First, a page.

Miliband has given Labour a welfare message it can sell

The speech successfully addressed two of the biggest grievances with the system: "the something for nothing" problem and "the nothing for something" problem.

Ed Miliband's speech on welfare was an astute political rescue operation. After David Cameron labelled Labour "the welfare party" and George Osborne laid a trap in the form of a new limit on "annually managed expenditure" (which consists of demand-led items such as social security), Miliband branded Labour "the party of work" and announced his own cap on "structural spending". Rather than attempting to reduce the benefits bill through punitive and ineffective measures such as the "bedroom tax", Labour will seek to address the long-term drivers of higher spending, such as persistent unemployment, substandard wages and housing shortages. Although pension spending won't be included in the cap, Miliband also promised to show "a willingness to adjust the retirement age". 

The speech was squarely aimed at addressing two of the public's biggest grievances with the welfare system: the "something for nothing" problem - that too many who get out don't put in - and the "nothing for something" problem - that too many who put in don't get out. In the toughest rhetoric we've heard from him on the subject, Miliband declared that he would never be indifferent to those who choose not to work. Labour, he said, had always been "against the denial of responsibility by those who could work and don’t do so." While the number who choose welfare as a way of life is far smaller than commonly thought, this was an important signal that Miliband shares the public's conception of fairness. The policy of a compulsory jobs guarantee for all adults unemployed for more than two years and all young people unemployed for more than a year (with the potential for the thresholds to be reduced) means Labour can no longer be accused of allowing millions to languish on benefits.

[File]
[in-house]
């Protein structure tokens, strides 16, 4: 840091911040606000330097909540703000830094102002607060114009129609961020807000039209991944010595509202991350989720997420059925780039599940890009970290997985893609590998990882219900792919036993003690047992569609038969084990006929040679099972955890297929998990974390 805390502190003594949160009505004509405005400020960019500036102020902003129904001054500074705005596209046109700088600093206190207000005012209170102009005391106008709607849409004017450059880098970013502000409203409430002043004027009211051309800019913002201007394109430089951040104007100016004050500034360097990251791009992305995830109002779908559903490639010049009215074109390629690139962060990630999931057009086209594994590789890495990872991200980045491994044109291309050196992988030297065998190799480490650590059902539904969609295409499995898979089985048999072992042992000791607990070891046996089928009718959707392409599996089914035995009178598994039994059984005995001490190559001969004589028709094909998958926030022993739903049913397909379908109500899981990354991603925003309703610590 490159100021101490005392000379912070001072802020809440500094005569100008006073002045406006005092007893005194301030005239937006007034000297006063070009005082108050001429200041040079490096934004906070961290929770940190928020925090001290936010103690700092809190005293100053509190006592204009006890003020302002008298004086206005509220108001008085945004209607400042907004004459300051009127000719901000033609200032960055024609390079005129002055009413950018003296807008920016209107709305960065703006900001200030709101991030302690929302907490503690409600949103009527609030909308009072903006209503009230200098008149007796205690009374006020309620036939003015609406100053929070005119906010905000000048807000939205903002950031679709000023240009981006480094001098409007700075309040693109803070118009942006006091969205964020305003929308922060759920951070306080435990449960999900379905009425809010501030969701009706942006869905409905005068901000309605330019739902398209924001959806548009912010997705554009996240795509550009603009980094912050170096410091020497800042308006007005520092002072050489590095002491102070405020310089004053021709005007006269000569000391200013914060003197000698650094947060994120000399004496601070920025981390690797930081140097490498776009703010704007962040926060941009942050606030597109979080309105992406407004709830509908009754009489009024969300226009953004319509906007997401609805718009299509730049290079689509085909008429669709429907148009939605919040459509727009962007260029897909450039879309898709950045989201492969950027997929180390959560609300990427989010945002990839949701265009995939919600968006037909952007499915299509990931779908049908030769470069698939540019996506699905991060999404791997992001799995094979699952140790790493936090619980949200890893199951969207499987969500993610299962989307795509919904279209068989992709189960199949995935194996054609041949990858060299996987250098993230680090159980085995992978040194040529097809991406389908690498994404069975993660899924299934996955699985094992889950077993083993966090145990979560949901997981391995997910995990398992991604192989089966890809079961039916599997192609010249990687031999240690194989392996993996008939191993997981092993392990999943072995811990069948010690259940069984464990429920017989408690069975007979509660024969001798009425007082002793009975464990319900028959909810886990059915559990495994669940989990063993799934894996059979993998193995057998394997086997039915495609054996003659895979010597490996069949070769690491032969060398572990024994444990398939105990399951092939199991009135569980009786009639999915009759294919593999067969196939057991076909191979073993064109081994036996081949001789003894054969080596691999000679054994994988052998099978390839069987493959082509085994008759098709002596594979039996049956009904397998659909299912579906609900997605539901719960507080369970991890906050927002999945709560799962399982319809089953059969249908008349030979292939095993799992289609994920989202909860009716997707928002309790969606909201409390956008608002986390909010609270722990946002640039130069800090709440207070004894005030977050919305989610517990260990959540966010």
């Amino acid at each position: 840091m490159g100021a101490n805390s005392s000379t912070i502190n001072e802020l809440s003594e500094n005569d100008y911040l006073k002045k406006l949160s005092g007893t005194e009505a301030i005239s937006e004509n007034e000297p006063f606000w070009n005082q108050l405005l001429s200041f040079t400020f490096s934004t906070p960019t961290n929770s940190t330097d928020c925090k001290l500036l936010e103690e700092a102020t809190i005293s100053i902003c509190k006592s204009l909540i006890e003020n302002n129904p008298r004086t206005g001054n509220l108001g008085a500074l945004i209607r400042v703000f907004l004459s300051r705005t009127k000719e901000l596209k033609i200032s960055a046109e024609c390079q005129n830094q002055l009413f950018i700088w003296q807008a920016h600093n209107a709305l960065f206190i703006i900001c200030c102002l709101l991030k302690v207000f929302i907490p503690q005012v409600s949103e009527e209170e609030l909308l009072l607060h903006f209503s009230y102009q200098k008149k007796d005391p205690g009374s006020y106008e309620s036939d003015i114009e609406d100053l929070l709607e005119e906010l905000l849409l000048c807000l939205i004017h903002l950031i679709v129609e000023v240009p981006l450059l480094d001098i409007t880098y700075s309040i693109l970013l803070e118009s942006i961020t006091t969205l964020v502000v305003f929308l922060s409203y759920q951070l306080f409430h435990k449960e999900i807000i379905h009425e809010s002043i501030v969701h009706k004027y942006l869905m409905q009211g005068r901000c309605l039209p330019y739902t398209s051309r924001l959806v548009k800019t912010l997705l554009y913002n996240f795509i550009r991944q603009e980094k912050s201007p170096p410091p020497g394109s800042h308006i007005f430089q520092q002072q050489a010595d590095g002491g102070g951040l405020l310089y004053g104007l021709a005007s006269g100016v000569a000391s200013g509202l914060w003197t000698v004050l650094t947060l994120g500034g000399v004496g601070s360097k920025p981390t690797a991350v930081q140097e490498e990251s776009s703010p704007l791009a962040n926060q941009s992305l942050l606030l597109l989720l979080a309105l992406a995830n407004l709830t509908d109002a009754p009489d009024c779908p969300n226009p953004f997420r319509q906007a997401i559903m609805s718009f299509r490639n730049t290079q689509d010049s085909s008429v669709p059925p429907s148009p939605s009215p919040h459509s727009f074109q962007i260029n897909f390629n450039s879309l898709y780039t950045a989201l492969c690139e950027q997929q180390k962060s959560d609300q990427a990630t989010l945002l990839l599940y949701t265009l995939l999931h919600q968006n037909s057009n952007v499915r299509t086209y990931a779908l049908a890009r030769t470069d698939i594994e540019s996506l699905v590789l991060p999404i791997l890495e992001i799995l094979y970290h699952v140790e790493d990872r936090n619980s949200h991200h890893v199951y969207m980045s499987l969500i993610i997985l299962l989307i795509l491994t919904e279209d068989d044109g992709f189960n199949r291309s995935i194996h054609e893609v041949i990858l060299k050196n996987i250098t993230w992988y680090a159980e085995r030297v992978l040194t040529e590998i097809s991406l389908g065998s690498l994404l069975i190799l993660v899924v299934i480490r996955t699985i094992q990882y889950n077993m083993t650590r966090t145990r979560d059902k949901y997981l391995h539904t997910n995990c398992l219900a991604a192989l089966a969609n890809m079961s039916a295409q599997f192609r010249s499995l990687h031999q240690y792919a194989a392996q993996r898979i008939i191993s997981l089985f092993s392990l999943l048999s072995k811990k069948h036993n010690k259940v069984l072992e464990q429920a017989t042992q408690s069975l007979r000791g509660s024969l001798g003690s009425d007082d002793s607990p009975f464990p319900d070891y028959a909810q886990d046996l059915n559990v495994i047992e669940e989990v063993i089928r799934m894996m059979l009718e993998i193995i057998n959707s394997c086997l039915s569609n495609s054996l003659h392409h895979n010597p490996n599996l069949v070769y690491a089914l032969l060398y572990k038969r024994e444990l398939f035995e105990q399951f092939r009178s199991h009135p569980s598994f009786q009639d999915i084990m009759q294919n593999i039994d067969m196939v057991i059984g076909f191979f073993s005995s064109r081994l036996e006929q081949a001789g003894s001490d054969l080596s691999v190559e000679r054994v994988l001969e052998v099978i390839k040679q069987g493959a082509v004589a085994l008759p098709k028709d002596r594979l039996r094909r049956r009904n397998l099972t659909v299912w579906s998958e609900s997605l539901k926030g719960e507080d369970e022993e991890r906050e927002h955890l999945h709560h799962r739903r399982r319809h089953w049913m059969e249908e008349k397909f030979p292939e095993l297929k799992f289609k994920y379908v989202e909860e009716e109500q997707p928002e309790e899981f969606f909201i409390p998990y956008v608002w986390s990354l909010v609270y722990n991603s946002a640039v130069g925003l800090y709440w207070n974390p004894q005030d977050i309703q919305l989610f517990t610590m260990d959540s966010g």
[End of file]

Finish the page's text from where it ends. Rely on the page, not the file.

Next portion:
While the Tories have focused on tackling those perceived to abuse the system, Miliband turned his attention to those the system has failed. After much talk of reaffirming the contributory principle, he finally offered some detail, proposing a higher rate of JobSeeker's Allowance for those who have paid in for decades and suddenly find themselves out of work As Miliband said, "£72 is in no sense a proper recognition of how much somebody who has worked for many decades has paid into the system. As so many people have told me: 'I have worked all my life, I have never had a day on benefits, and no real help is there when I needed it.'” In order to avoid creating new costs, the change would be paid for by increasing the length of work required to qualify for contributory JSA from two years to five. Miliband also promised to offer extra help to return to employment for older workers who lose their jobs and to look at rewarding other forms of contribution such as parents looking after young children and children looking after their elderly parents.